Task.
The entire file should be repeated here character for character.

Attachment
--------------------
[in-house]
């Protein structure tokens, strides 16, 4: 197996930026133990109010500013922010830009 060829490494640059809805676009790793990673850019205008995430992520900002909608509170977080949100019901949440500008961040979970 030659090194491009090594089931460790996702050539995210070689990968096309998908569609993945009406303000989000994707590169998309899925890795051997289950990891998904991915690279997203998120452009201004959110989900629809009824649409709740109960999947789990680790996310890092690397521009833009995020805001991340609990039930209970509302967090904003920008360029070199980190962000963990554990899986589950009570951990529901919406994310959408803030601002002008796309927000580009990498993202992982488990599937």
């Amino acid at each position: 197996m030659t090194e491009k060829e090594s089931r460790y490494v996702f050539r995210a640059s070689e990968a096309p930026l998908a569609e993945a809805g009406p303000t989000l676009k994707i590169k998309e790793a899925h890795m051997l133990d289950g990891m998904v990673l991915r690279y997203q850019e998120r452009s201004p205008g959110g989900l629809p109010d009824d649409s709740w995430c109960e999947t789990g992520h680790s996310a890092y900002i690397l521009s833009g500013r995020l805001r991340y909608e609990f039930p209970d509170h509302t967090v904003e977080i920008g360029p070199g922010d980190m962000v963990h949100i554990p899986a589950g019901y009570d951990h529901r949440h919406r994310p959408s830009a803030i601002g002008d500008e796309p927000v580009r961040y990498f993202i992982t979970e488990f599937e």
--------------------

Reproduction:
[in-house]
């Protein structure tokens, strides 16, 4: 197996930026133990109010500013922010830009 060829490494640059809805676009790793990673850019205008995430992520900002909608509170977080949100019901949440500008961040979970 030659090194491009090594089931460790996702050539995210070689990968096309998908569609993945009406303000989000994707590169998309899925890795051997289950990891998904991915690279997203998120452009201004959110989900629809009824649409709740109960999947789990680790996310890092690397521009833009995020805001991340609990039930209970509302967090904003920008360029070199980190962000963990554990899986589950009570951990529901919406994310959408803030601002002008796309927000580009990498993202992982488990599937």
């Amino acid at each position: 197996m030659t090194e491009k060829e090594s089931r460790y490494v996702f050539r995210a640059s070689e990968a096309p930026l998908a569609e993945a809805g009406p303000t989000l676009k994707i590169k998309e790793a899925h890795m051997l133990d289950g990891m998904v990673l991915r690279y997203q850019e998120r452009s201004p205008g959110g989900l629809p109010d009824d649409s709740w995430c109960e999947t789990g992520h680790s996310a890092y900002i690397l521009s833009g500013r995020l805001r991340y909608e609990f039930p209970d509170h509302t967090v904003e977080i920008g360029p070199g922010d980190m962000v963990h949100i554990p899986a589950g019901y009570d951990h529901r949440h919406r994310p959408s830009a803030i601002g002008d500008e796309p927000v580009r961040y990498f993202i992982t979970e488990f599937e």